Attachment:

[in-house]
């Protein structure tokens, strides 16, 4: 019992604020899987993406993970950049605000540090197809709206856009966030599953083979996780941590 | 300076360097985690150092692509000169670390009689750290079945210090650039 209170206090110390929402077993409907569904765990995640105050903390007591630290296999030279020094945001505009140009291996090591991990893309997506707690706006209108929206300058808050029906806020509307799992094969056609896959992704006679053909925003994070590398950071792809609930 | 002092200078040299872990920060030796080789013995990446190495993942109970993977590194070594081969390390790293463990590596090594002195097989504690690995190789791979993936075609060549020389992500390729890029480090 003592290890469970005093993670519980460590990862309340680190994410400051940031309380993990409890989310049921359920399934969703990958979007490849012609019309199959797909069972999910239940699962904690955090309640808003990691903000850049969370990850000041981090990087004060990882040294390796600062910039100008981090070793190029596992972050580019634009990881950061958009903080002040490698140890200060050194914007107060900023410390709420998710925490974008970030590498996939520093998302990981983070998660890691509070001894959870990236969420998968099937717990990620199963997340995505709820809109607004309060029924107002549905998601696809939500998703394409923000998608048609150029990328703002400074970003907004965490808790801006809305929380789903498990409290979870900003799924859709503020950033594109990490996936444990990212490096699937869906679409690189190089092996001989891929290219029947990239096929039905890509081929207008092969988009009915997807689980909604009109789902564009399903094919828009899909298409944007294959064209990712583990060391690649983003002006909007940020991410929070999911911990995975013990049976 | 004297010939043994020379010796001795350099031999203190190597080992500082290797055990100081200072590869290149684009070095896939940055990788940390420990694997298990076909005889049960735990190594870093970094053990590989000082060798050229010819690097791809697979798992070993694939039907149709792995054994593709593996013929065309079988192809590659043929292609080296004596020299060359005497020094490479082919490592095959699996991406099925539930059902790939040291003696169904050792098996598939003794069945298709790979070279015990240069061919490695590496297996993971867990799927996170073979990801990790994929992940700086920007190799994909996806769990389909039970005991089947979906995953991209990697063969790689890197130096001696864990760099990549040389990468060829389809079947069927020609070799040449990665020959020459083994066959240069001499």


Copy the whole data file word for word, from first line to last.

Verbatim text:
[in-house]
């Protein structure tokens, strides 16, 4: 019992604020899987993406993970950049605000540090197809709206856009966030599953083979996780941590 | 300076360097985690150092692509000169670390009689750290079945210090650039 209170206090110390929402077993409907569904765990995640105050903390007591630290296999030279020094945001505009140009291996090591991990893309997506707690706006209108929206300058808050029906806020509307799992094969056609896959992704006679053909925003994070590398950071792809609930 | 002092200078040299872990920060030796080789013995990446190495993942109970993977590194070594081969390390790293463990590596090594002195097989504690690995190789791979993936075609060549020389992500390729890029480090 003592290890469970005093993670519980460590990862309340680190994410400051940031309380993990409890989310049921359920399934969703990958979007490849012609019309199959797909069972999910239940699962904690955090309640808003990691903000850049969370990850000041981090990087004060990882040294390796600062910039100008981090070793190029596992972050580019634009990881950061958009903080002040490698140890200060050194914007107060900023410390709420998710925490974008970030590498996939520093998302990981983070998660890691509070001894959870990236969420998968099937717990990620199963997340995505709820809109607004309060029924107002549905998601696809939500998703394409923000998608048609150029990328703002400074970003907004965490808790801006809305929380789903498990409290979870900003799924859709503020950033594109990490996936444990990212490096699937869906679409690189190089092996001989891929290219029947990239096929039905890509081929207008092969988009009915997807689980909604009109789902564009399903094919828009899909298409944007294959064209990712583990060391690649983003002006909007940020991410929070999911911990995975013990049976 | 004297010939043994020379010796001795350099031999203190190597080992500082290797055990100081200072590869290149684009070095896939940055990788940390420990694997298990076909005889049960735990190594870093970094053990590989000082060798050229010819690097791809697979798992070993694939039907149709792995054994593709593996013929065309079988192809590659043929292609080296004596020299060359005497020094490479082919490592095959699996991406099925539930059902790939040291003696169904050792098996598939003794069945298709790979070279015990240069061919490695590496297996993971867990799927996170073979990801990790994929992940700086920007190799994909996806769990389909039970005991089947979906995953991209990697063969790689890197130096001696864990760099990549040389990468060829389809079947069927020609070799040449990665020959020459083994066959240069001499």